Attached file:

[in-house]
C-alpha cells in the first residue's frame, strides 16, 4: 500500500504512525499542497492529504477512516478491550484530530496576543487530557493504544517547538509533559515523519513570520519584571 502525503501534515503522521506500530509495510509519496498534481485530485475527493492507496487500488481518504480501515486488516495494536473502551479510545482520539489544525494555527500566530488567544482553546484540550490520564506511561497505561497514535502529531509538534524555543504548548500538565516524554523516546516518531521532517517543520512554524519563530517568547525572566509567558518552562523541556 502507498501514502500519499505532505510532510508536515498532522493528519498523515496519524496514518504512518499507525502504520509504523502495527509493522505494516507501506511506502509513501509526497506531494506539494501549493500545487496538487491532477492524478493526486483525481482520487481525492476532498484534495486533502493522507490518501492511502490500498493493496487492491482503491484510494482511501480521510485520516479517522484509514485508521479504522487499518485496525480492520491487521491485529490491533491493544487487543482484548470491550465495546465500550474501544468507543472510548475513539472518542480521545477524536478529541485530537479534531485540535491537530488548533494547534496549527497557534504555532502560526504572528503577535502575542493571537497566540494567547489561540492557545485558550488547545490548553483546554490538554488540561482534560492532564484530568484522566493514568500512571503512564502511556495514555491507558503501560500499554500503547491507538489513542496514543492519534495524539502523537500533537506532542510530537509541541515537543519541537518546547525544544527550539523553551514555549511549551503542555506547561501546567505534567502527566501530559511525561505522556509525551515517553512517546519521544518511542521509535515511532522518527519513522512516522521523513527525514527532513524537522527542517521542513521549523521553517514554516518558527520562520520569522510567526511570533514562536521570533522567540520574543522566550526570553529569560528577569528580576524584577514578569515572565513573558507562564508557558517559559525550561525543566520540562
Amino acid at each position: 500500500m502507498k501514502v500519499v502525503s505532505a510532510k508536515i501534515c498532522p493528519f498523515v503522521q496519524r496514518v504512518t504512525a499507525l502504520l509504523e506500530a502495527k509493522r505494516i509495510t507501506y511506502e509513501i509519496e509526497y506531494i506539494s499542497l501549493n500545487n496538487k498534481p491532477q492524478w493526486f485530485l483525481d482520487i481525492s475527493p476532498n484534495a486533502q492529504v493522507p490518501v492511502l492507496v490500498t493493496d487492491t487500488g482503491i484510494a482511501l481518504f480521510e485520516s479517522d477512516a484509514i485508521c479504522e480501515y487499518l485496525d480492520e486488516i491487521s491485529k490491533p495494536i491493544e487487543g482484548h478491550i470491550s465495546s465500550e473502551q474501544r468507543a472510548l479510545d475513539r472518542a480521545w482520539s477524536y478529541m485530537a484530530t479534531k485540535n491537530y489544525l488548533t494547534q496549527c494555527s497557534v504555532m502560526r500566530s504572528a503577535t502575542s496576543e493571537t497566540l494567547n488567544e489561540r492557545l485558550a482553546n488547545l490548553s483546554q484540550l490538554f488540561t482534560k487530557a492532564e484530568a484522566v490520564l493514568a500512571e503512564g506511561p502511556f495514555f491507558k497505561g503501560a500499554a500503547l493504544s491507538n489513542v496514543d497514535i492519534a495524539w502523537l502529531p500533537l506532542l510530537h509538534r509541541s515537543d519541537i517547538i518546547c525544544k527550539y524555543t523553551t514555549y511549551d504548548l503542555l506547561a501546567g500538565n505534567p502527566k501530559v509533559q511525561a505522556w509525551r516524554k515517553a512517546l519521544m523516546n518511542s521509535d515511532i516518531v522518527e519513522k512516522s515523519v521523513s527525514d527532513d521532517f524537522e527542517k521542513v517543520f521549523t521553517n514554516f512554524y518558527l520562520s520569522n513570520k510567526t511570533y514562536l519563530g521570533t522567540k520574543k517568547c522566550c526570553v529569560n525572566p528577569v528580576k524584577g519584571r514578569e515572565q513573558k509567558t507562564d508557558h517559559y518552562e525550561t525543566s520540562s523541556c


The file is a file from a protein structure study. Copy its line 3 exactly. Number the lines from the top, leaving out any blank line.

Amino acid at each position: 500500500m502507498k501514502v500519499v502525503s505532505a510532510k508536515i501534515c498532522p493528519f498523515v503522521q496519524r496514518v504512518t504512525a499507525l502504520l509504523e506500530a502495527k509493522r505494516i509495510t507501506y511506502e509513501i509519496e509526497y506531494i506539494s499542497l501549493n500545487n496538487k498534481p491532477q492524478w493526486f485530485l483525481d482520487i481525492s475527493p476532498n484534495a486533502q492529504v493522507p490518501v492511502l492507496v490500498t493493496d487492491t487500488g482503491i484510494a482511501l481518504f480521510e485520516s479517522d477512516a484509514i485508521c479504522e480501515y487499518l485496525d480492520e486488516i491487521s491485529k490491533p495494536i491493544e487487543g482484548h478491550i470491550s465495546s465500550e473502551q474501544r468507543a472510548l479510545d475513539r472518542a480521545w482520539s477524536y478529541m485530537a484530530t479534531k485540535n491537530y489544525l488548533t494547534q496549527c494555527s497557534v504555532m502560526r500566530s504572528a503577535t502575542s496576543e493571537t497566540l494567547n488567544e489561540r492557545l485558550a482553546n488547545l490548553s483546554q484540550l490538554f488540561t482534560k487530557a492532564e484530568a484522566v490520564l493514568a500512571e503512564g506511561p502511556f495514555f491507558k497505561g503501560a500499554a500503547l493504544s491507538n489513542v496514543d497514535i492519534a495524539w502523537l502529531p500533537l506532542l510530537h509538534r509541541s515537543d519541537i517547538i518546547c525544544k527550539y524555543t523553551t514555549y511549551d504548548l503542555l506547561a501546567g500538565n505534567p502527566k501530559v509533559q511525561a505522556w509525551r516524554k515517553a512517546l519521544m523516546n518511542s521509535d515511532i516518531v522518527e519513522k512516522s515523519v521523513s527525514d527532513d521532517f524537522e527542517k521542513v517543520f521549523t521553517n514554516f512554524y518558527l520562520s520569522n513570520k510567526t511570533y514562536l519563530g521570533t522567540k520574543k517568547c522566550c526570553v529569560n525572566p528577569v528580576k524584577g519584571r514578569e515572565q513573558k509567558t507562564d508557558h517559559y518552562e525550561t525543566s520540562s523541556c